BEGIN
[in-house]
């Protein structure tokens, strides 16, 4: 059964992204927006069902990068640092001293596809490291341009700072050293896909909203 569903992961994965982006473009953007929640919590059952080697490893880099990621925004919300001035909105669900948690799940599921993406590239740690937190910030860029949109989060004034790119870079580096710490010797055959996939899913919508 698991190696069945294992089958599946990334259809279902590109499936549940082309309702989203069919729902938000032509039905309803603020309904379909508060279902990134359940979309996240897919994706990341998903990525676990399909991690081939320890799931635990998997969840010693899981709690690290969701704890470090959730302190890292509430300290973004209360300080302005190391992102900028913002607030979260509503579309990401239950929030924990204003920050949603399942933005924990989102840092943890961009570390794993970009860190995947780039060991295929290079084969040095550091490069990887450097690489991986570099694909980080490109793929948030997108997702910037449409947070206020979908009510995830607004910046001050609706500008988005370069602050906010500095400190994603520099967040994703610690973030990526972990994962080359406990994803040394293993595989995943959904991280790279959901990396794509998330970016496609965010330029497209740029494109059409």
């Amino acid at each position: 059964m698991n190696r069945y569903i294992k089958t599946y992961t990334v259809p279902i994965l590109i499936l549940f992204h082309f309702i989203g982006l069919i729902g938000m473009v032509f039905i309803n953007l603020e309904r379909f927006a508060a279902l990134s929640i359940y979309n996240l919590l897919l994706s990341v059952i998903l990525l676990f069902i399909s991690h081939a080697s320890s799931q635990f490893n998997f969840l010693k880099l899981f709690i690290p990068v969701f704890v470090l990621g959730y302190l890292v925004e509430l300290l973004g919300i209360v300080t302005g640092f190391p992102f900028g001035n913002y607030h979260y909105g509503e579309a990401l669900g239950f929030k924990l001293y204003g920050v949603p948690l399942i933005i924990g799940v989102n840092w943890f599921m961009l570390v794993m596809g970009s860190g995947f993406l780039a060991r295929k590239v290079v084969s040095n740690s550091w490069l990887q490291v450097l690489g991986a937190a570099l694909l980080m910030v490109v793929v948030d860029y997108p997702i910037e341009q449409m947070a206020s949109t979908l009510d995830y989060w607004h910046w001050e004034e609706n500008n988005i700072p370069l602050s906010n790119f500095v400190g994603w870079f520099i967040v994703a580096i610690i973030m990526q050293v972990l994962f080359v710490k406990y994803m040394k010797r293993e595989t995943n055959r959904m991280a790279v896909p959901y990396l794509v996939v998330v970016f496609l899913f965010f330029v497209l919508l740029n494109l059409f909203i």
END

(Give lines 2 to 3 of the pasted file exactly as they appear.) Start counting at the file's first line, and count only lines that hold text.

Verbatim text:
């Protein structure tokens, strides 16, 4: 059964992204927006069902990068640092001293596809490291341009700072050293896909909203 569903992961994965982006473009953007929640919590059952080697490893880099990621925004919300001035909105669900948690799940599921993406590239740690937190910030860029949109989060004034790119870079580096710490010797055959996939899913919508 698991190696069945294992089958599946990334259809279902590109499936549940082309309702989203069919729902938000032509039905309803603020309904379909508060279902990134359940979309996240897919994706990341998903990525676990399909991690081939320890799931635990998997969840010693899981709690690290969701704890470090959730302190890292509430300290973004209360300080302005190391992102900028913002607030979260509503579309990401239950929030924990204003920050949603399942933005924990989102840092943890961009570390794993970009860190995947780039060991295929290079084969040095550091490069990887450097690489991986570099694909980080490109793929948030997108997702910037449409947070206020979908009510995830607004910046001050609706500008988005370069602050906010500095400190994603520099967040994703610690973030990526972990994962080359406990994803040394293993595989995943959904991280790279959901990396794509998330970016496609965010330029497209740029494109059409």
């Amino acid at each position: 059964m698991n190696r069945y569903i294992k089958t599946y992961t990334v259809p279902i994965l590109i499936l549940f992204h082309f309702i989203g982006l069919i729902g938000m473009v032509f039905i309803n953007l603020e309904r379909f927006a508060a279902l990134s929640i359940y979309n996240l919590l897919l994706s990341v059952i998903l990525l676990f069902i399909s991690h081939a080697s320890s799931q635990f490893n998997f969840l010693k880099l899981f709690i690290p990068v969701f704890v470090l990621g959730y302190l890292v925004e509430l300290l973004g919300i209360v300080t302005g640092f190391p992102f900028g001035n913002y607030h979260y909105g509503e579309a990401l669900g239950f929030k924990l001293y204003g920050v949603p948690l399942i933005i924990g799940v989102n840092w943890f599921m961009l570390v794993m596809g970009s860190g995947f993406l780039a060991r295929k590239v290079v084969s040095n740690s550091w490069l990887q490291v450097l690489g991986a937190a570099l694909l980080m910030v490109v793929v948030d860029y997108p997702i910037e341009q449409m947070a206020s949109t979908l009510d995830y989060w607004h910046w001050e004034e609706n500008n988005i700072p370069l602050s906010n790119f500095v400190g994603w870079f520099i967040v994703a580096i610690i973030m990526q050293v972990l994962f080359v710490k406990y994803m040394k010797r293993e595989t995943n055959r959904m991280a790279v896909p959901y990396l794509v996939v998330v970016f496609l899913f965010f330029v497209l919508l740029n494109l059409f909203i």